What are the things that you think get in the way? You said, an important word, which is, courage. It’s something that I struggle with now in the sense that I know that there are specific changes that I’m on the precipice of making in my life and career. In some ways, it’s interesting. Life will sometimes make the changes for you versus you initiating the changes yourself. The ancient Greeks had a term called ktisis. Life is ushering you to make changes and if you don’t make them yourself, life will impose those changes upon you through different situations or earth-shattering life-changing events.

For me, this concept of courage is interesting. I almost got chills when you said that because I realized that I’ve been afraid to make certain changes in my life because I’m terrified of certain potential consequences on the other side of those choices. What if the whole thing implodes? What if I’m homeless? What if I have to give away all my animals? My mind goes to these worst-case scenarios, but what does courage mean to you especially in this context of making changes and emerging from burnout? How do we cultivate courage? How do we practice that?

There are a few ingredients and I want to get to that, but before I do, with this notion of, “You’re going to make these changes, the world is going to make them for you.” There’s an even worse scenario, which is that, you’re not going to make these changes and the world is not going to make them for you. Ultimately, no change is going to happen. I would like to liken it to and I know you have a background in food, the difference between attending an event and getting a tray pass or walking into the kitchen and cooking. If you attend an event and you eat whatever’s on the tray pass, that’s rad. You will get some delicious amuse bouche and you’ll try some things but if you go into the kitchen, rifle through the refrigerator, and get the ingredients out, you can make whatever you want. That’s the analogy for choice here. If you wait for the universe to hand you things, you’re going to only pick from those things. If you take some charge of it, then you have many more options. Your second question if I remember correctly was, how do you summon up that courage, is that correct?

Yeah. It seems that sometimes in life, there can be a certain level of clarity of, “I know that my heart, my soul, and life is pulling me toward this new chapter or new phase but I’m terrified of it. I don’t know if I can summon the courage to say yes to it and leave behind the old version of myself.” It seems that courage sometimes is positioned as no fear. I remember, in the ‘90s, there was that line of T-shirts that all the skateboarders and extreme athletes we like, “No Fear,” wearing the T-shirt. Does being fearless have anything to do with courage?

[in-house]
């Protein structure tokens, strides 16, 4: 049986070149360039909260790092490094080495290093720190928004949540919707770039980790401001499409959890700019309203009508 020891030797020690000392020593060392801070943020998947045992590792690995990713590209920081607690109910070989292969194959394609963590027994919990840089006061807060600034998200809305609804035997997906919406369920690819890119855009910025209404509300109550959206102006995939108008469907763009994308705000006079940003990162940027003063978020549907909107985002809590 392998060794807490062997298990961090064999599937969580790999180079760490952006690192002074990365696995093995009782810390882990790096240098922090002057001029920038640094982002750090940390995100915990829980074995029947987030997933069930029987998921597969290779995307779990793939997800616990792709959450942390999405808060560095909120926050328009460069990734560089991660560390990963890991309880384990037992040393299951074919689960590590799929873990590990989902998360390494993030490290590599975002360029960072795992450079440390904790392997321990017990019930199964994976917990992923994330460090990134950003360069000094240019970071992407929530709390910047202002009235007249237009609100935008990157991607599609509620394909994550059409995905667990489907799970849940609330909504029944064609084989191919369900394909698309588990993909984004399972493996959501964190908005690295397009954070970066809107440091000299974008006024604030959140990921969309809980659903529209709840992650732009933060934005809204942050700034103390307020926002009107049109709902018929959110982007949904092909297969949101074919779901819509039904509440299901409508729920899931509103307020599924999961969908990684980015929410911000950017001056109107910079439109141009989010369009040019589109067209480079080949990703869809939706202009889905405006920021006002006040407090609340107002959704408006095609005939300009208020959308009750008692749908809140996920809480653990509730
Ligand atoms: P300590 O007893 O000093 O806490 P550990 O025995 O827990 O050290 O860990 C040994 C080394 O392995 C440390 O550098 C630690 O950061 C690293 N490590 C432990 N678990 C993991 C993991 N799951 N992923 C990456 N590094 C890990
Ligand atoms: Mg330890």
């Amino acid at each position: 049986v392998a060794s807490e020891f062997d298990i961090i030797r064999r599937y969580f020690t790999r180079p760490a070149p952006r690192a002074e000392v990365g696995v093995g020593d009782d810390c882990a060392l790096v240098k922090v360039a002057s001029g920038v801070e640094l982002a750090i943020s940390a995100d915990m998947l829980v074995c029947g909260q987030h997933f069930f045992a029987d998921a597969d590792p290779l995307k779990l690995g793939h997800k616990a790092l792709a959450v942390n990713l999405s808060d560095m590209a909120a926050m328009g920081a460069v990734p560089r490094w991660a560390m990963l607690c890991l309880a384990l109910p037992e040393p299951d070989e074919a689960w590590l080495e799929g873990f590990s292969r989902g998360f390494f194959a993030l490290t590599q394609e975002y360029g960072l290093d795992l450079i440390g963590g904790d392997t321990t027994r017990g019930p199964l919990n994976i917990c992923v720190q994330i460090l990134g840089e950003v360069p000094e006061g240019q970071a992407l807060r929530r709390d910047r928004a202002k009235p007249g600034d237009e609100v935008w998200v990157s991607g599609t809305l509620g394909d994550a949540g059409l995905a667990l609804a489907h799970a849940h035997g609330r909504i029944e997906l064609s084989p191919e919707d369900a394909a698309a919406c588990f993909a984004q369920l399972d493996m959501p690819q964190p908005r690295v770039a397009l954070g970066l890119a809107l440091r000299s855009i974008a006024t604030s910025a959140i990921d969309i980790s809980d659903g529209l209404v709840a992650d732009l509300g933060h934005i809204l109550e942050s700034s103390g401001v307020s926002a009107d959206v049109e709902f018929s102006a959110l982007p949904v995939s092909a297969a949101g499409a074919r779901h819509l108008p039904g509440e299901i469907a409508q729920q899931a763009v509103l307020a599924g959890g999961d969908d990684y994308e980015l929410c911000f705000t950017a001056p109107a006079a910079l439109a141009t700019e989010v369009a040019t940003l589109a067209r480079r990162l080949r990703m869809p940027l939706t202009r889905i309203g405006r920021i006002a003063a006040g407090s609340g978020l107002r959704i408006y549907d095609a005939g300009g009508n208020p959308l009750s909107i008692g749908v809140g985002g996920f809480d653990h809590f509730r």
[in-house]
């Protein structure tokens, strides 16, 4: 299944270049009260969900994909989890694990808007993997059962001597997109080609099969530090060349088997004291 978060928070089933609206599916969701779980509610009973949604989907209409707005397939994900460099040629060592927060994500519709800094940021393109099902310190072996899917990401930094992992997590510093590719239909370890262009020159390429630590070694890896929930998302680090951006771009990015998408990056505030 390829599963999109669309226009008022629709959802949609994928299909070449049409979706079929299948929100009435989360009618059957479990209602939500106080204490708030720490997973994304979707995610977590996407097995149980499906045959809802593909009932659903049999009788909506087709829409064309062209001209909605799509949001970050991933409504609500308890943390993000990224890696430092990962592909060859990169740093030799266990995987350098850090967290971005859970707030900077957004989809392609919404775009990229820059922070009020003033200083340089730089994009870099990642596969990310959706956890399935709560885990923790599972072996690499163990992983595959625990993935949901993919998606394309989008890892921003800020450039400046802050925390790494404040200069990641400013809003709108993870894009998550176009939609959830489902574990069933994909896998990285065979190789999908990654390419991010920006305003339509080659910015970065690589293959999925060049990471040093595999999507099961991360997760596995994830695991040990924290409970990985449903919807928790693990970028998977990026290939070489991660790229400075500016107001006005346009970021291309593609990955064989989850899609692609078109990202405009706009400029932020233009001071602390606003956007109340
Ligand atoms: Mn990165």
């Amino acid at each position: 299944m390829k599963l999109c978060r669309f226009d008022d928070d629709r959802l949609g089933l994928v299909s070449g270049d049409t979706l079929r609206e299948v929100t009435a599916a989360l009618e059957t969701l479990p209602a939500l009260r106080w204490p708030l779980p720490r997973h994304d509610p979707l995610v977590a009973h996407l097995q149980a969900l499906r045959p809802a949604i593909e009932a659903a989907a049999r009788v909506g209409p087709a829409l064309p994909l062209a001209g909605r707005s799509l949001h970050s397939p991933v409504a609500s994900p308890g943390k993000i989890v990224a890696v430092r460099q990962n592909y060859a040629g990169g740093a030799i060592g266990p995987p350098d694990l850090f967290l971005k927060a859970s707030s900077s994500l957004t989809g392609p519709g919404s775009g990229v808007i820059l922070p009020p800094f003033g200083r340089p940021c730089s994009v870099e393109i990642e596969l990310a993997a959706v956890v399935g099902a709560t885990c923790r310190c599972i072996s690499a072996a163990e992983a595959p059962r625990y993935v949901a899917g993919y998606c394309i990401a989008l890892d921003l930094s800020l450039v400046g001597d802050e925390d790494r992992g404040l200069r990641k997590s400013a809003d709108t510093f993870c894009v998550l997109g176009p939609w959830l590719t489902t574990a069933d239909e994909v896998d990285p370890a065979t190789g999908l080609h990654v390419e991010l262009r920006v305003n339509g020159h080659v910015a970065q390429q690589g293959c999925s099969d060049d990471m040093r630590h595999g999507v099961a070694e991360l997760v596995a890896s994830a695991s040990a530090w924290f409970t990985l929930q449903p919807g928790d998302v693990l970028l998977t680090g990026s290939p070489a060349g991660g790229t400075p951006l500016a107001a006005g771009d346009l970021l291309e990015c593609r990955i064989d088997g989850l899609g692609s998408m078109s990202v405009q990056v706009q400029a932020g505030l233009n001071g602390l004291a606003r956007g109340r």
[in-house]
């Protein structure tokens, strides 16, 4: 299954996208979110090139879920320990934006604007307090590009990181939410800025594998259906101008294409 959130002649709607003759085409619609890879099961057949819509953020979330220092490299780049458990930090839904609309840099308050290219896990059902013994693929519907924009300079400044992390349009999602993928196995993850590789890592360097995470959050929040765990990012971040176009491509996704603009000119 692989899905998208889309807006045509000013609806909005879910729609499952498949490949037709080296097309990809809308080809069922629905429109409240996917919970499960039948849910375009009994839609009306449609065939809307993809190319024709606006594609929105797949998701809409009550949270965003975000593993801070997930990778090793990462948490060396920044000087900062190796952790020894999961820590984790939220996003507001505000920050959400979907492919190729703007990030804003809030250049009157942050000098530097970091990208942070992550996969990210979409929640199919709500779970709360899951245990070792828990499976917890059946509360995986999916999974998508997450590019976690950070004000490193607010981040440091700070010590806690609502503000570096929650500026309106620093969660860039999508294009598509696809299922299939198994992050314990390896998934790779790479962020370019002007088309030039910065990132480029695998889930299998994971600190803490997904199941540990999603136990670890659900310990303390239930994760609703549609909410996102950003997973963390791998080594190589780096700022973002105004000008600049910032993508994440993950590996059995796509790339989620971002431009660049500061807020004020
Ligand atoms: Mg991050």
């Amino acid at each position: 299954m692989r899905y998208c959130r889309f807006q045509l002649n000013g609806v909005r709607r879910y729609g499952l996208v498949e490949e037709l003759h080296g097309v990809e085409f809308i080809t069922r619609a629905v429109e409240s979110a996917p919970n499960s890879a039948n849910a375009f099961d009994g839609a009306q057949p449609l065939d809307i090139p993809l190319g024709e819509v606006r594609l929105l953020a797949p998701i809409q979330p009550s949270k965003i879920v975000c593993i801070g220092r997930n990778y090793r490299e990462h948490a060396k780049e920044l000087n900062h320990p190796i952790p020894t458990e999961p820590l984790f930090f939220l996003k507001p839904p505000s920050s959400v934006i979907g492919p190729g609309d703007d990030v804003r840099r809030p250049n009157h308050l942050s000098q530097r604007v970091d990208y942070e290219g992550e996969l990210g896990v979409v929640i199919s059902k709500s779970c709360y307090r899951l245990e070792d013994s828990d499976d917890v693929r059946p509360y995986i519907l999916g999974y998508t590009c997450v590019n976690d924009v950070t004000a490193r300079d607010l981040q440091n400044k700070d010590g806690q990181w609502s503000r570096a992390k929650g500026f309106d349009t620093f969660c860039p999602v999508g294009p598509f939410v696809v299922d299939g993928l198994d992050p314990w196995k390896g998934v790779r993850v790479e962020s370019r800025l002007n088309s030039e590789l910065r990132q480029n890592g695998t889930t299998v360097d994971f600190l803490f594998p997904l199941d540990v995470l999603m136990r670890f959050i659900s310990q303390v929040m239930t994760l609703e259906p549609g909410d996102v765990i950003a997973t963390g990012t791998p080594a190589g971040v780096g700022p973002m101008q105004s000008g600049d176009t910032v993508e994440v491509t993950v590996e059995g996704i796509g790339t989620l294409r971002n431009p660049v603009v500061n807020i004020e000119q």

No. Being fearful is a natural thing. I don’t think that’s something to pathologize or to criticize ourselves for. It’s the thing that you described, “What if I’m homeless?” That’s extreme but for some people, that is a potential consequence and that’s scary. We all need to be connected to our support networks. If you’re thinking of taking a big risk, I want you to be in contact with people who will be there to support you during that no matter what happens.

Additionally, another thing that I say to clients all the time because it’s fucking true, “The status quo will always be there if you want to return to it.” Anytime people are considering change, change is virtually always hard or it wouldn’t happen automatically. People are often afraid of, “What it will be like if I try this out.” Sometimes it’s things like, “What will it be like if I get rid of my depression?” Sometimes people want to hold on to painful things but the truth is, they will always be there for you if you want to return to it. You will always be able to go back to this lesser or less distinguished thing if you want to. People forget that.

A lot of us are seeking burnout, and we're finding it. Click To Tweet

There are few cases where you can’t walk back towards that thing. In addition to it, we need to reframe things in terms of positive stuff. Rather than say, “Be fearless, because you’re spineless if you’re afraid.” If you’re trying to go into business, with fear, then you’re chumming the water, and the sharks are going to get you. I might say instead, “This is super scary. Some people fail at it and it’s hard. It will take a real act of courage for you to do this thing.” Win, lose or draw, maybe you have an opportunity to be a courageous person now.

The thing that comes up for me is a topic that Whitney and I have dug into on episodes, which is this idea of chasing greatness. A lot of the messages we get and we see on social media about pursuing greatness, being your greatest self, and constantly improving. It almost seems to me that it ties into this idea of burnout and overworking of people wanting, and I know, I’m this way too, and Whitney, and I’ve discussed it offline of, of this constant pressure to be our greatest selves. The one thing that we’ve been discussing is, what wrong with being average?

I drive an average car, I’ve got average grades, I make an average amount of money, I wear average clothing, whatever that means. It seems that it’s the interweaving of the comparison trap and social media and digital media exposing us to this curated sense of people living their greatest lives and you ought to as well. You should be the greatest version of yourself. We’re seeing not only in our lives, Whitney and myself in our own versions, the dismantling of this pursuit of that for so many reasons. In general, Nick, and Whitney, I’d love for you to jump in whenever you feel compelled to on the subject. On a greater scale, pathologically speaking, people feeling so driven to be great all the time, what are the ripple effects that you see with that, Nick, if any, in people that you work with, or in general on a societal level?